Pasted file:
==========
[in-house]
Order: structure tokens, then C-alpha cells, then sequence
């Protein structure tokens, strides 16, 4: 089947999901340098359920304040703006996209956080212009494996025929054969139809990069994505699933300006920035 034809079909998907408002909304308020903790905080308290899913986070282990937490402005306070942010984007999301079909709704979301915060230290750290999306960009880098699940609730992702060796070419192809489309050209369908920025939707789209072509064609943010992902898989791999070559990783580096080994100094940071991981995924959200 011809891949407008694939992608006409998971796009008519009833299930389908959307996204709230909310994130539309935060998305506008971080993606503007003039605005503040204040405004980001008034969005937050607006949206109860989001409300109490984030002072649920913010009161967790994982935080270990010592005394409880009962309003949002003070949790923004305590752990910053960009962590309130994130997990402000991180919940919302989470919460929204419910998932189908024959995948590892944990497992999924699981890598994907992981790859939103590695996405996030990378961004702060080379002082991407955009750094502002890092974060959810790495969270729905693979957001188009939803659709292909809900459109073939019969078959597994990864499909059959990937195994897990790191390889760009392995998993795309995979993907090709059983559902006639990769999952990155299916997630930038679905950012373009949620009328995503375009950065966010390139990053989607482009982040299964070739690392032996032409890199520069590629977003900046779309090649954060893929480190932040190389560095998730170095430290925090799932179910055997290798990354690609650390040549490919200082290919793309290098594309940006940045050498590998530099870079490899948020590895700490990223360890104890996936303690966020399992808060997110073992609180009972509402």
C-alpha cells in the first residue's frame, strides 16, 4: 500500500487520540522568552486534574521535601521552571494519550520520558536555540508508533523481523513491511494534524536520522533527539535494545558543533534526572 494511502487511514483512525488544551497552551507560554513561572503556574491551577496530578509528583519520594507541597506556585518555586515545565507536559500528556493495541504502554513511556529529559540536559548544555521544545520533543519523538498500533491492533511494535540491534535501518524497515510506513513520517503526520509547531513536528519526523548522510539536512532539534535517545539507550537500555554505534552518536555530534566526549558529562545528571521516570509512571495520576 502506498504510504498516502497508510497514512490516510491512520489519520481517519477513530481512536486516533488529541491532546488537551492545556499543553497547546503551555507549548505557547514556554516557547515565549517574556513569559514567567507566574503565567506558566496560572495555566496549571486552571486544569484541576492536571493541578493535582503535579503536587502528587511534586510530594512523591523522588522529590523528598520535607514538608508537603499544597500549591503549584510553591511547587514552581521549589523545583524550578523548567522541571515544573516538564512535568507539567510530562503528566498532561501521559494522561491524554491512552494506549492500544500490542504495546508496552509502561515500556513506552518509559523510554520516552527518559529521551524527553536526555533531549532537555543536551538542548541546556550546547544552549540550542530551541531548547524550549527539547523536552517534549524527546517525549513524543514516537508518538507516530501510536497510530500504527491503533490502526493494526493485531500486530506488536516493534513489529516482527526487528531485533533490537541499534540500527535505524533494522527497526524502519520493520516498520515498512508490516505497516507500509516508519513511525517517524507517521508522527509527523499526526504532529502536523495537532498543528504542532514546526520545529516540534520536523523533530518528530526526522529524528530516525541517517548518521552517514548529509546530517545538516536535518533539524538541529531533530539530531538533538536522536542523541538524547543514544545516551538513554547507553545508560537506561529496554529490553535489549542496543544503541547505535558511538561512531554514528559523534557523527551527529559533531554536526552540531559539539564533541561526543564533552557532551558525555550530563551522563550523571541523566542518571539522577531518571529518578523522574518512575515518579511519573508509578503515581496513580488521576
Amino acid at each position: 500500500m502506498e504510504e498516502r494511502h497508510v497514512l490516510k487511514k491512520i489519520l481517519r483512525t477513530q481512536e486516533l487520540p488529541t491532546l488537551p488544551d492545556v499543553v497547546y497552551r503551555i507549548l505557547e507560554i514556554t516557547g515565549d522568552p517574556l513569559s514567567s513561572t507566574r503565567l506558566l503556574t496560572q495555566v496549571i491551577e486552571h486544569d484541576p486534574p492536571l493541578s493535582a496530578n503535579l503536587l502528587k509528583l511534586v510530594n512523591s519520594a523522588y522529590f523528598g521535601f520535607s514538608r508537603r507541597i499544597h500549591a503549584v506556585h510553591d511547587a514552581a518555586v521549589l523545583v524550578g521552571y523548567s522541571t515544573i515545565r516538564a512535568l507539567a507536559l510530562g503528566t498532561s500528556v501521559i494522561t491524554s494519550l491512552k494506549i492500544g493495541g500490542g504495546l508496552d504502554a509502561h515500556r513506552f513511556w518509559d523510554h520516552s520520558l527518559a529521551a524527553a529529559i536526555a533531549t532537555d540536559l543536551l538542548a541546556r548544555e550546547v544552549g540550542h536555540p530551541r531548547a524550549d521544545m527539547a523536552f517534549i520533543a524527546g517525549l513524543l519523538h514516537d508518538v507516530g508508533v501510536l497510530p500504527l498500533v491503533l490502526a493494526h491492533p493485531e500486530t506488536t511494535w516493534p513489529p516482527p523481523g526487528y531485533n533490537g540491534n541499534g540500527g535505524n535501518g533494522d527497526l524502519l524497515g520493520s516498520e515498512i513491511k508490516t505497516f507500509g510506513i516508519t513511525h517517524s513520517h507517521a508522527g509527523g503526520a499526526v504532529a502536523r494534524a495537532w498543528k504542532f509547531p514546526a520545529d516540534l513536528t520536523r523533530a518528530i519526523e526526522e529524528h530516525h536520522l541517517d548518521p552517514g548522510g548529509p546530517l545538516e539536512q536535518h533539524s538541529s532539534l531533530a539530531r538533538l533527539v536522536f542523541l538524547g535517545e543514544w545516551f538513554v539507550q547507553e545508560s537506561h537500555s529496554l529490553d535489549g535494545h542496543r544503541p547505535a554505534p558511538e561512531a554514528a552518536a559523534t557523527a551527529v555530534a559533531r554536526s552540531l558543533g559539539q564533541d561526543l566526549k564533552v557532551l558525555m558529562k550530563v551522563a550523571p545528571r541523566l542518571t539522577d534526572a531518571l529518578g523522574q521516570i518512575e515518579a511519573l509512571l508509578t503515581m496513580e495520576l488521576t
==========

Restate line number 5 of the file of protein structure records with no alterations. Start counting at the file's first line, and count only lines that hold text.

Amino acid at each position: 500500500m502506498e504510504e498516502r494511502h497508510v497514512l490516510k487511514k491512520i489519520l481517519r483512525t477513530q481512536e486516533l487520540p488529541t491532546l488537551p488544551d492545556v499543553v497547546y497552551r503551555i507549548l505557547e507560554i514556554t516557547g515565549d522568552p517574556l513569559s514567567s513561572t507566574r503565567l506558566l503556574t496560572q495555566v496549571i491551577e486552571h486544569d484541576p486534574p492536571l493541578s493535582a496530578n503535579l503536587l502528587k509528583l511534586v510530594n512523591s519520594a523522588y522529590f523528598g521535601f520535607s514538608r508537603r507541597i499544597h500549591a503549584v506556585h510553591d511547587a514552581a518555586v521549589l523545583v524550578g521552571y523548567s522541571t515544573i515545565r516538564a512535568l507539567a507536559l510530562g503528566t498532561s500528556v501521559i494522561t491524554s494519550l491512552k494506549i492500544g493495541g500490542g504495546l508496552d504502554a509502561h515500556r513506552f513511556w518509559d523510554h520516552s520520558l527518559a529521551a524527553a529529559i536526555a533531549t532537555d540536559l543536551l538542548a541546556r548544555e550546547v544552549g540550542h536555540p530551541r531548547a524550549d521544545m527539547a523536552f517534549i520533543a524527546g517525549l513524543l519523538h514516537d508518538v507516530g508508533v501510536l497510530p500504527l498500533v491503533l490502526a493494526h491492533p493485531e500486530t506488536t511494535w516493534p513489529p516482527p523481523g526487528y531485533n533490537g540491534n541499534g540500527g535505524n535501518g533494522d527497526l524502519l524497515g520493520s516498520e515498512i513491511k508490516t505497516f507500509g510506513i516508519t513511525h517517524s513520517h507517521a508522527g509527523g503526520a499526526v504532529a502536523r494534524a495537532w498543528k504542532f509547531p514546526a520545529d516540534l513536528t520536523r523533530a518528530i519526523e526526522e529524528h530516525h536520522l541517517d548518521p552517514g548522510g548529509p546530517l545538516e539536512q536535518h533539524s538541529s532539534l531533530a539530531r538533538l533527539v536522536f542523541l538524547g535517545e543514544w545516551f538513554v539507550q547507553e545508560s537506561h537500555s529496554l529490553d535489549g535494545h542496543r544503541p547505535a554505534p558511538e561512531a554514528a552518536a559523534t557523527a551527529v555530534a559533531r554536526s552540531l558543533g559539539q564533541d561526543l566526549k564533552v557532551l558525555m558529562k550530563v551522563a550523571p545528571r541523566l542518571t539522577d534526572a531518571l529518578g523522574q521516570i518512575e515518579a511519573l509512571l508509578t503515581m496513580e495520576l488521576t